Sunday we awoke to pouring rain so had a bit of a lay in. Then the rain cleared and we realised that the wind had died down – the first day since we had arrived in New Zealand. So we quickly got Richard kitted up and I winched him up the mast so that he could fix the bulb in the steaming light and, hopefully, fix the main sail jam. Well it went perfectly – the sail was just caught up where the tension had eased whilst we were furling. Thank goodness, as we were both worried about that.

We then removed the genoa and the staysail and flaked them into their bags. We seem to have done quite a lot of our haul-out list already and there is still time to go….so fingers crossed for better weather so that we can tackle some more varnishing as the rail is looking pretty tatty in places.

We are in the lounge right now and later on we are heading to the Cruisers Club for a traditional English Sunday roast followed by fireworks for Bonfire Night. Really looking forward to it.

Bye for now


Passage to New Zealand – part 5

By 17.00 on Sunday (29 October) nothing much had changed – the wind continued to be between 17-25 knots and we were steaming along downwind under a single reefed genoa. The seas were large and we were sideswiped a few times by rogue waves breaking over us and sending us rolling wildly from gunnel to gunnel but most of the time we were surfing up and down the waves ahead. The sky remained gloomy although the sun did make the occasional albeit brief appearance. For the night we moved our shifts back – starting at 19.00 – as the sun sets now around 19.30. It is nice to see longer than the standard 12 hour days that we had become used to in the Caribbean….feels much more seasonal. We also double reefed the genoa in anticipation of the strong winds forecast.
The conditions remained largely unchanged throughout the night although we were getting pushed off course by a combination of the waves and current – so we had to tweak our heading to remain on our rhumb line. The winds strengthened during the night to 27 knots but only for a few hours – the rest of the time they were in the 17-25 range as before. Of course 27 knots downwind is actually about 35 knots if you were sailing directly into it and you could tell the difference by the white foam coming off the top of the waves….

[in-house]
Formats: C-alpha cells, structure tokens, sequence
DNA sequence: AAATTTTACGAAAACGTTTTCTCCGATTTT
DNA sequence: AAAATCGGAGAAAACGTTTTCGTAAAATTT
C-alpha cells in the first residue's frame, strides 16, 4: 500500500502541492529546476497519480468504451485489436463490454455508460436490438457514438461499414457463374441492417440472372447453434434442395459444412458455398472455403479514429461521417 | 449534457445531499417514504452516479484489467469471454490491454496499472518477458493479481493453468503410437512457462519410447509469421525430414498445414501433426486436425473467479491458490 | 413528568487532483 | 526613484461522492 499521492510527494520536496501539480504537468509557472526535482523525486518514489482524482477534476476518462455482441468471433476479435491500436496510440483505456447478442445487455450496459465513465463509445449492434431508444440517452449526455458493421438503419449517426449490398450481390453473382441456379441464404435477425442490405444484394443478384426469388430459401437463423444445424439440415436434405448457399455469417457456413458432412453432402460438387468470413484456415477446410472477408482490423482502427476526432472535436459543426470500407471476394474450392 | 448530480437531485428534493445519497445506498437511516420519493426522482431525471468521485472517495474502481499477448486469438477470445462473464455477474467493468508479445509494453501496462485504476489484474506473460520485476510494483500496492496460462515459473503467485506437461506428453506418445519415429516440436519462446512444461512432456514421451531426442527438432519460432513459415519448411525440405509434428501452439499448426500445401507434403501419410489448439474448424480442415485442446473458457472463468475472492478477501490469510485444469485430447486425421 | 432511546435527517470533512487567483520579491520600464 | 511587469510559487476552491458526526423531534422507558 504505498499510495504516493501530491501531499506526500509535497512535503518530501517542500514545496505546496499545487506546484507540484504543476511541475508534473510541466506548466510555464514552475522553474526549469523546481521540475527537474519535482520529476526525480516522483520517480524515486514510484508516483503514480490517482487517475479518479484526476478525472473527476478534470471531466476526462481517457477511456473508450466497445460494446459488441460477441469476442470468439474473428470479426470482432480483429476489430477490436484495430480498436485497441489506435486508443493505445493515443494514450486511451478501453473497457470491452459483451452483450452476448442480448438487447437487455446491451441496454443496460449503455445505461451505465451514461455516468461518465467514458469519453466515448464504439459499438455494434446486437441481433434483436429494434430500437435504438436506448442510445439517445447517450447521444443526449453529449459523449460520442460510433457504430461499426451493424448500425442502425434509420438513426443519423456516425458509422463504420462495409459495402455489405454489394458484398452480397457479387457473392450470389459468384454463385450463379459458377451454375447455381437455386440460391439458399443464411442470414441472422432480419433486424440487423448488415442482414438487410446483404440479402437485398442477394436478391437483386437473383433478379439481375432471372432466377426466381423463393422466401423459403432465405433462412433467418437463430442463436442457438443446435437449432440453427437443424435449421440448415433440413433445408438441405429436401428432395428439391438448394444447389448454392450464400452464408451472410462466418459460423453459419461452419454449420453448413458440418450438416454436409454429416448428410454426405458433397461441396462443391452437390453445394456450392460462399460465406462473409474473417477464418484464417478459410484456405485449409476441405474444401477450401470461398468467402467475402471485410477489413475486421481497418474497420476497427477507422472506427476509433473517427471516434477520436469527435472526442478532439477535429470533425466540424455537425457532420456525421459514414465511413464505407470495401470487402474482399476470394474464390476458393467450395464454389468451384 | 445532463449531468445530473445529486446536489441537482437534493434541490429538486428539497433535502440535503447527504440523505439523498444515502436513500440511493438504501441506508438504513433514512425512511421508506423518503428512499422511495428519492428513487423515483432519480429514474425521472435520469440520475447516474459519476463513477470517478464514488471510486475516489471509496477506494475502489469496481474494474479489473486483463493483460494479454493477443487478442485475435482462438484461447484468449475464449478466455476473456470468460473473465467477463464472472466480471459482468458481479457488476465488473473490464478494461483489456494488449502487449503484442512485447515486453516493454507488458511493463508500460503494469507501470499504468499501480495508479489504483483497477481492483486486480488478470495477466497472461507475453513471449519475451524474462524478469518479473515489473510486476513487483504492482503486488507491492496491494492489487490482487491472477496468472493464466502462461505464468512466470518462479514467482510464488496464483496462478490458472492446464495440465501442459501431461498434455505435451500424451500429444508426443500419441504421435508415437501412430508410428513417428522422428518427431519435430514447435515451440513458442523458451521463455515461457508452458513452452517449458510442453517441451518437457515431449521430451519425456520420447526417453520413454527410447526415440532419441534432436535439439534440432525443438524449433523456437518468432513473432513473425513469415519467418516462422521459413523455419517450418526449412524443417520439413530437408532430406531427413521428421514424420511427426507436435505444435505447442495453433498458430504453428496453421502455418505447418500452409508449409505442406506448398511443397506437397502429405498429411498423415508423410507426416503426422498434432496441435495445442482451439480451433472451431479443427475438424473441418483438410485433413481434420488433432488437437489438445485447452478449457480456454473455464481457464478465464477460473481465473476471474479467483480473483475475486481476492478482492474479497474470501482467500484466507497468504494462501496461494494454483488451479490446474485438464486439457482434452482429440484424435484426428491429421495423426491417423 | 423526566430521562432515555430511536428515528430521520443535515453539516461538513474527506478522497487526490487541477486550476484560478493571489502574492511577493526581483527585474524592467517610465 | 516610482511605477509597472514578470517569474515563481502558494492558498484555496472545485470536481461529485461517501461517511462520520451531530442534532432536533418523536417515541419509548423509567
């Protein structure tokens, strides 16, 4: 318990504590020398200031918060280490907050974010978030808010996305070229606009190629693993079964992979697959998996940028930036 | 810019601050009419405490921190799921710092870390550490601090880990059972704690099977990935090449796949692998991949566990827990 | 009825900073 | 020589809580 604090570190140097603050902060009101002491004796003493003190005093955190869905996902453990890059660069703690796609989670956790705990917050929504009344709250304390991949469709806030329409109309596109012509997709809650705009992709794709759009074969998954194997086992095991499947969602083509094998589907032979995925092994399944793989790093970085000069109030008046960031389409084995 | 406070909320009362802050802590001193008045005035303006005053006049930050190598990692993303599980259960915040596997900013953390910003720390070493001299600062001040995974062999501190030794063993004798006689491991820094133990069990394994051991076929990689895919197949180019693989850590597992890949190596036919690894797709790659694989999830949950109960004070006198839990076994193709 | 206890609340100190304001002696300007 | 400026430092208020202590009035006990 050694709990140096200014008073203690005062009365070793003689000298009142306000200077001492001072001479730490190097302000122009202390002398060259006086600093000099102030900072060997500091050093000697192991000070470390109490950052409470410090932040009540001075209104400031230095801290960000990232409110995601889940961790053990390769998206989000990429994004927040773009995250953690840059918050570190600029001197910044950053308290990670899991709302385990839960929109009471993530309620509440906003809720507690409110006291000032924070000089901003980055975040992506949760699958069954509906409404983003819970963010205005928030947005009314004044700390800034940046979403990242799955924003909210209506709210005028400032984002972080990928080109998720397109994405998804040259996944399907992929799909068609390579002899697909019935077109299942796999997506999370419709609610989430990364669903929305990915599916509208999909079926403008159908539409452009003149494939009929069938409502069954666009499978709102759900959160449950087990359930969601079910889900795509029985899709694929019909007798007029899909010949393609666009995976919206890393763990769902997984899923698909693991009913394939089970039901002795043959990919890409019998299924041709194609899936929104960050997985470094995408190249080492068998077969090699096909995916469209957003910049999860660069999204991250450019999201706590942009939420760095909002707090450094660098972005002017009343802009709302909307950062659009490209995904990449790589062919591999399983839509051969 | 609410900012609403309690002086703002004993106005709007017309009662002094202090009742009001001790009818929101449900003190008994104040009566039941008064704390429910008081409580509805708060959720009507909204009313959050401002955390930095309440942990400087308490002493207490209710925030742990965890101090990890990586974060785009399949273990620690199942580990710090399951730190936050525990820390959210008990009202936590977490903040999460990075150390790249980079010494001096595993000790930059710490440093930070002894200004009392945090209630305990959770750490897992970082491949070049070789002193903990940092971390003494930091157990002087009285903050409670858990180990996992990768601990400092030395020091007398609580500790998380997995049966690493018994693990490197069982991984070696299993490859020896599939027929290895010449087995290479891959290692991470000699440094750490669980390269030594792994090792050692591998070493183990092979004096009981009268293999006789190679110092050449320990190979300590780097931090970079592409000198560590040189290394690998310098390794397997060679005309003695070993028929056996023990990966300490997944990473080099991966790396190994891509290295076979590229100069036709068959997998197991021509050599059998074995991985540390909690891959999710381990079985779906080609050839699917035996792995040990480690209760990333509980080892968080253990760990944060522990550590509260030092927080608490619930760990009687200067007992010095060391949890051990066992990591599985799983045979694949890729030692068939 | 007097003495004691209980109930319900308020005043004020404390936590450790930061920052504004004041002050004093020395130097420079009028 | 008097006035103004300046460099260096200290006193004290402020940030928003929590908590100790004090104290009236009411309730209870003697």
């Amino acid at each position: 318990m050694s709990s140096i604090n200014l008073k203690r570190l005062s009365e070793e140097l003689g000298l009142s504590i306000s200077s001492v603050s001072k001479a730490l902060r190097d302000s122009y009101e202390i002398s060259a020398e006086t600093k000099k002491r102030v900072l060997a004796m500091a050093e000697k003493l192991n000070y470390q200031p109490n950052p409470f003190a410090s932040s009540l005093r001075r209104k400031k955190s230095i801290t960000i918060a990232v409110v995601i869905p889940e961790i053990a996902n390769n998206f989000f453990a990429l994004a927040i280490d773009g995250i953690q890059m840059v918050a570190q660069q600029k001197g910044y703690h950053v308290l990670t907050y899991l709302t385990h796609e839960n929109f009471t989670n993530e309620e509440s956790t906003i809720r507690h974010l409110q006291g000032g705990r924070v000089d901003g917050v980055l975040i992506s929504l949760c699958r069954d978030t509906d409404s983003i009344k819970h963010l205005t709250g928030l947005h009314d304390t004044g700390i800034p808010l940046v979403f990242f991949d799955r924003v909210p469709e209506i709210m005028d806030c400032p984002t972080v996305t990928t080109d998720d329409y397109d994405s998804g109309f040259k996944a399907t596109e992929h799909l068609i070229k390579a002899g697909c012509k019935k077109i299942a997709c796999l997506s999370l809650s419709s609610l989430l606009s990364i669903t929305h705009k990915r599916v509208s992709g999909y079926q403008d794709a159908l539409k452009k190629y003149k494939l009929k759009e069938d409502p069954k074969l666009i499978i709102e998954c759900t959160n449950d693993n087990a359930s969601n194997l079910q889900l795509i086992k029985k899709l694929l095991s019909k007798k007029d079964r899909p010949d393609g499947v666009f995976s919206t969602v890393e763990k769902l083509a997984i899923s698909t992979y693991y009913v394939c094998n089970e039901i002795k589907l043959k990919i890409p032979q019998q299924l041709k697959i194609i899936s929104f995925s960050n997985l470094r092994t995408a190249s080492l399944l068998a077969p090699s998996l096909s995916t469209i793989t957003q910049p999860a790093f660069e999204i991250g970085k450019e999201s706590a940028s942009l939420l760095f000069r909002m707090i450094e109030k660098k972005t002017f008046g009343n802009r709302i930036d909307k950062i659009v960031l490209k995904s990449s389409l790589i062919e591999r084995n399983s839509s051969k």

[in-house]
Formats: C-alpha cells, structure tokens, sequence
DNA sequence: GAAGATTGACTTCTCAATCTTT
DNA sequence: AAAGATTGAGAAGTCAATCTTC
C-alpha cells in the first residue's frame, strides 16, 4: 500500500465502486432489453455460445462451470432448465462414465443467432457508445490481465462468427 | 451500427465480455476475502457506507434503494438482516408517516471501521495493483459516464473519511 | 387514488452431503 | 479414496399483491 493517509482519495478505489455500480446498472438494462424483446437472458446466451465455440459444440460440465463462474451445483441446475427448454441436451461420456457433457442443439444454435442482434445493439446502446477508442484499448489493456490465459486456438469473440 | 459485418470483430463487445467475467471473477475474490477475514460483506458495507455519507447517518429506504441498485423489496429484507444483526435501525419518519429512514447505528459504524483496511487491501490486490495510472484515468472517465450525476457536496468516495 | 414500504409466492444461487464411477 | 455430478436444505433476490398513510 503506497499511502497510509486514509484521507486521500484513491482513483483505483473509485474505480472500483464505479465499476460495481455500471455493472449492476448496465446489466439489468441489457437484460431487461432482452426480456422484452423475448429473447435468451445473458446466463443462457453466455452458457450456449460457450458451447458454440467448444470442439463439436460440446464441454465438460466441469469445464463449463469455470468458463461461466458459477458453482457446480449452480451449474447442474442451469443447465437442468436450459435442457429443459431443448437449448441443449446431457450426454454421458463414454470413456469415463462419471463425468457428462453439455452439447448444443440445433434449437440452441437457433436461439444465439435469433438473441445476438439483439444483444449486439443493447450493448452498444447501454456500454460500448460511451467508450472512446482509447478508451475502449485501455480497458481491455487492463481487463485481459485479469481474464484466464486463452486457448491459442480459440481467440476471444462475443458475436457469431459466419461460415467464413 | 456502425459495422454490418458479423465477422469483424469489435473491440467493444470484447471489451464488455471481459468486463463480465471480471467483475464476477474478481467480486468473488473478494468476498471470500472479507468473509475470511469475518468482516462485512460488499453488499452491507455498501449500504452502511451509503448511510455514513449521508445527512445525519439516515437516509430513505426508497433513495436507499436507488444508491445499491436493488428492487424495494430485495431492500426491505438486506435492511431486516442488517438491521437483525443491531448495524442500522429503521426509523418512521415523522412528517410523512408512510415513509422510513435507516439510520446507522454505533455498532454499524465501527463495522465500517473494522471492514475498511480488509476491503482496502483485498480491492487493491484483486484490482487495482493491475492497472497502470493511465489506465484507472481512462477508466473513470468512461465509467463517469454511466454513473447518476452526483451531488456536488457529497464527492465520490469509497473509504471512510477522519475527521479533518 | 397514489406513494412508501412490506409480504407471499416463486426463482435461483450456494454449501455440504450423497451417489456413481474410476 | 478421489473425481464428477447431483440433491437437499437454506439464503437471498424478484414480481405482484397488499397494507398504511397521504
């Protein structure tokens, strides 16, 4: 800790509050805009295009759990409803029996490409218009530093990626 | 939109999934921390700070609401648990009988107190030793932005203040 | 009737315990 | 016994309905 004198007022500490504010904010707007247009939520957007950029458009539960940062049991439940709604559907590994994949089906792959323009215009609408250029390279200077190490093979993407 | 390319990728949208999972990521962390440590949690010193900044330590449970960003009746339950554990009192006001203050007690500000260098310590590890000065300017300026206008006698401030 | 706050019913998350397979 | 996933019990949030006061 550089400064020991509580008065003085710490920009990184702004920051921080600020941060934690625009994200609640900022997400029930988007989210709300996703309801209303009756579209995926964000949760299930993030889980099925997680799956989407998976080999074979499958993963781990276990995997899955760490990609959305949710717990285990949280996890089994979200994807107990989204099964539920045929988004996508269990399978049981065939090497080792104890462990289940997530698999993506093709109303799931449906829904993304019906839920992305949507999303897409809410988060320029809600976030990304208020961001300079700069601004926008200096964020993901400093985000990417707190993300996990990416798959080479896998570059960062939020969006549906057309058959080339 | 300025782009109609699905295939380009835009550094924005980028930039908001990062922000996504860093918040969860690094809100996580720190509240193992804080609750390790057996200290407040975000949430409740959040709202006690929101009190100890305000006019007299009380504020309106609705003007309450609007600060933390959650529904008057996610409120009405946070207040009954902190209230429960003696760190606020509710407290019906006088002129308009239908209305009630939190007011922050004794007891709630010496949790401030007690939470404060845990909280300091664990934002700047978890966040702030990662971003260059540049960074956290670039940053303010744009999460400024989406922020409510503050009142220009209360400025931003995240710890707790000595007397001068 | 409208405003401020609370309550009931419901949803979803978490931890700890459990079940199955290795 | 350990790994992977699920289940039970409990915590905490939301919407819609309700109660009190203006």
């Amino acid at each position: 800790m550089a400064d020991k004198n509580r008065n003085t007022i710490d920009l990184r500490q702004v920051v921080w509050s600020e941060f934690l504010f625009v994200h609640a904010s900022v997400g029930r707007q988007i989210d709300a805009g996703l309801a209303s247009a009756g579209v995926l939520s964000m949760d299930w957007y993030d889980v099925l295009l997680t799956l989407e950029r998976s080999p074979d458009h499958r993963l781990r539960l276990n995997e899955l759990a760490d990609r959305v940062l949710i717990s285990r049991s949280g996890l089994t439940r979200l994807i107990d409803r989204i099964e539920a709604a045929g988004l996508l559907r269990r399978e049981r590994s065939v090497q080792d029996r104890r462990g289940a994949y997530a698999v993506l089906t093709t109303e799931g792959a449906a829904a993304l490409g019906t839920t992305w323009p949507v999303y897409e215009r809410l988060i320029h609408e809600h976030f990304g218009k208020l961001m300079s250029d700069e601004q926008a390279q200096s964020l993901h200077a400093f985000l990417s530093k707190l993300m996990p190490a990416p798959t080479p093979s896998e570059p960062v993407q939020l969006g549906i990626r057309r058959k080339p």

Early Monday morning (30 October) and we’d broken through the 1,000 mile mark almost 36 miles ahead of our route schedule. Woo hoo! We saw 9.2 knots surfing on the waves earlier so are looking for a double digit one today if the winds pick up as forecast. We are expecting the wind to increase to at least 35 knots so will leave the sail as is. Interestingly the reefs are making little overall difference to our boat speed although they might if the seas continue to build and/or change direction. The temperature has dropped again to 19 degrees C so we’re feeling it! We have big fluffy clouds today instead of the gloom so there are patches of blue sky around although the sea remains grey and slightly menacing.
We keep resetting the AIS because we are sure there are other boats out here apart from us. So far nothing other than SV Sea Bear and SV Taranga who we left behind a few days ago after briefly being in company. Where are the fishing boats we have been warned to watch out for? Where are the commercial vessels or even cruise ships? What about other cruisers using the same weather window as us – or did they all stall at Minervous Reef LOL? Where are the sea creatures: the whales migrating south with their new born calves; the dolphins; the flying fish and the kamikaze squid? All very strange……
By 14.00 we had a container ship cross our bow 20 miles ahead and a large yacht crossed our stern. Another yacht signal turned up behind us doing about 5.5 knots but it went off before we could identify him. What a strange turn of events…. At 17.00 I’m cooking dinner and came up for a breather and we were met by a pod of dolphins! Fantastic….always puts a smile on our faces. Do you think they’ve been reading my blog LOL?!?